PhD Student Marta Tomaselli (Plant Sciences) on her love of dance and her experience as a member of the Cambridge University Dancesport Team
I have been part of the Cambridge University Dancesport Team (CUDT) for the entire duration of my time in Cambridge and I have been a member of First Team since 2017.
The Cambridge University Dancesport Team is a competitive team where members compete in the 10 dances grouped under the Ballroom and Latin American styles, i.e. Waltz, Tango, Viennese Waltz, Foxtrot and Quickstep for Ballroom, and Samba, Cha-Cha-Cha, Rumba, Paso Doble and Jive for Latin American.
CUDT comprises three teams: Beginners team for people with no previous Dancesport experience, Second team and First team. Couples, which can be ‘mixed sex’ or same sex (these couples can dance in all categories, but they also have a dedicated Same sex category, where no mixed sex couple can compete), take part to competitions both as single couples in a category which is suitable to their level of dancing (Beginners, Novice, Intermediate, Advanced, Same Sex) and in the evening, the top performing 24 couples, usually selected from First and Second team, enter the Team Match competition, where individual couples form a Latin and a Ballroom team representing their University. During the team match, couples are scored individually, and their score contributes to the overall team result.
I started this sport when I was ten and competed for the entirety of my high school years and then I had to stop, because I moved to a different city for my undergraduate and master studies and finding a new dance partner, covering costs for dance apparel, private lessons and training was not feasible without weighing on my parents finances.
CUDT has been a second family to me. I had the chance to meet some of my closest friends here in Cambridge and it has allowed me to grow as a person as well. I have changed 4 different partners from my first year, but every single year we achieved very good results. In my first year, my partner and I reached the Ballroom final in the Novice Category at Nationals in Blackpool (February 2017), when I was still part of the Second Team. On my second year, I moved to First Team where my dance partner and I reached the Advanced Ballroom final at the Southern University Dance Championship (SUDC) on February 2018 and we were awarded a Half-blue after competing in the Varsity A team in May 2018 and winning the Best Varsity A team Ballroom Couple trophy, which gets awarded to the couple collecting more points for the team in the Ballroom section of the Varsity competition. In 2018, I also decided to run as team captain, together with my dear friend and co-captain Katjana Lange (Corpus Christi College). We had the honour to lead the Cambridge team to win its 8th National title and 8th Varsity Champions Title. My dance partner, Hendrik Pröhl (Pembroke College), and I danced in the Varsity B team where we won the Best B team Ballroom Couple and Best B team Overall Couple trophies, meaning that we were the couple scoring the most point for the Cambridge Varsity B team in both the Ballroom and Latin matches.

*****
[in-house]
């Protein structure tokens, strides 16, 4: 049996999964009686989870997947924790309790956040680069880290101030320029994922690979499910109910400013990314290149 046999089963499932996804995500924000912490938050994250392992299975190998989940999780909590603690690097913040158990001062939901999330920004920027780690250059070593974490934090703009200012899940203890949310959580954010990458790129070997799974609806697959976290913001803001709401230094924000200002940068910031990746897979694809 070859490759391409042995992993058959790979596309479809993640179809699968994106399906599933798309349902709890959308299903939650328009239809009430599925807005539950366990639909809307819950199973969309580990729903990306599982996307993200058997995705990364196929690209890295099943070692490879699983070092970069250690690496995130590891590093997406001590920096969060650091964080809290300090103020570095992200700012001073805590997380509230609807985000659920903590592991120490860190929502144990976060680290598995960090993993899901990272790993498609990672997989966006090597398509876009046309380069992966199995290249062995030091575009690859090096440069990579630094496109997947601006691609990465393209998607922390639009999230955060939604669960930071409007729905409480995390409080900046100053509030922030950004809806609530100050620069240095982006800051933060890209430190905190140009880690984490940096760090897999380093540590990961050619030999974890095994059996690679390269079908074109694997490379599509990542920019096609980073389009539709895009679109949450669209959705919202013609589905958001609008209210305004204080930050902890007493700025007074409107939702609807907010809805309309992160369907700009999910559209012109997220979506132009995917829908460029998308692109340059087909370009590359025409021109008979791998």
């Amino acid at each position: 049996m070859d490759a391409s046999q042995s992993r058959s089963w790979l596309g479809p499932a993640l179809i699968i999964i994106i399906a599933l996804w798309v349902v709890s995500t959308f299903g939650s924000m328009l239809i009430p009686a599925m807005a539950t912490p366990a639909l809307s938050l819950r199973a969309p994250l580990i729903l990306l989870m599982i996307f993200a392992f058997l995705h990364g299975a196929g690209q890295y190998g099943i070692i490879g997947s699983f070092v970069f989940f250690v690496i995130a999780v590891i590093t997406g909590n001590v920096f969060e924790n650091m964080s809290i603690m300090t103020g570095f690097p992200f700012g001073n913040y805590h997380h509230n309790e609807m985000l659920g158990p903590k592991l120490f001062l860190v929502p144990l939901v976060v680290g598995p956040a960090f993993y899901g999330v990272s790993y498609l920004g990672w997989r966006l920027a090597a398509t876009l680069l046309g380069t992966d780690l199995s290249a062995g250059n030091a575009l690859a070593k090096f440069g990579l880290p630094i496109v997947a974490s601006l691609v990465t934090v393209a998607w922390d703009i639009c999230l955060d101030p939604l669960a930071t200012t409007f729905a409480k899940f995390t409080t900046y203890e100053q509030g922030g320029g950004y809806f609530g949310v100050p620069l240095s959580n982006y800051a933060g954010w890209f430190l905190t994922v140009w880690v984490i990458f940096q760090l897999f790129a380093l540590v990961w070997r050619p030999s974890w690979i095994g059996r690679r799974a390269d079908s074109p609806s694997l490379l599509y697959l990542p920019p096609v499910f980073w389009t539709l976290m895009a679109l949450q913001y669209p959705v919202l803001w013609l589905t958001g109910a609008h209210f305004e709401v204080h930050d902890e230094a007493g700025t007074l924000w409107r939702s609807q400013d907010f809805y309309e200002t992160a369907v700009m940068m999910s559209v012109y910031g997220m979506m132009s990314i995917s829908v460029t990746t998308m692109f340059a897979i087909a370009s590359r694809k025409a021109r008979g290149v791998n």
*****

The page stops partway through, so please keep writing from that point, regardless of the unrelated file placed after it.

This last year, Hendrik and I kept dancing together and we are very happy with our achievements. Together with two other team couples, we got invited to represent Cambridge, at the Chinese Ball in Vienna, where University Dancesport teams from all over the world are invited. We also reached the semi-final as an individual couple in the Intermediate Category at National in Blackpool (February 2020), where we missed the final by only two marks. The same day, Hendrik and Madelaine Morelli-Batters (Downing College) CUDT captains for the 2019-2020 season, have led the Cambridge team to win its 10th consecutive National title. The team was forced to cancel its Varsity Match, scheduled for May 2020 because of the global COVID-19 pandemic, but team spirit was kept high through regular Zoom training sessions, which have been going since the beginning of the lock-down.
During these four years I have been a team member, a team captain, as well as team costume coordinator and welfare officer, living the team both from the inside and the outside. Dancing as part of a team, other than in your partnership, has taught me to recognise my strength and work on my weaknesses. Being team captain and a team member has shown me that I can separate my own aspirations and the ones of the entire team, although it has not always been easy. Last, but not least, I learnt the importance of working with people you trust and value. I cannot thank Hendrik enough for being an amazing and supportive dance partner as well as a dear friend, who has helped me throughout the last two years, dealing with my captaincy, his captaincy and my last year of PhD.
Now, a few months away from my PhD thesis submission during a global pandemic, I am missing dancing a lot, but now I know that wherever I will be in the future, I want to keep dancing.
All these incredible experiences would have not been possible without the financial support the College provided: the money I received covered the costs of team practices and allowed me to regularly buy dance shoes and dance wear: they tend to wear out quite quickly when you train at least 4 times per week. Dancing has allowed me to take breaks from my PhD and recharge. It has been my way to let go of everyday stress and kept me sane in very demanding times. For all these reasons, I would like to thank Dr Traub for all the support I received through the College Sports Fund during my four years here in Cambridge, which has allowed me to be part of the biggest and most successful University Dancesport team in the United Kingdom. I would like to thank you for helping to make my time in Cambridge unforgettable.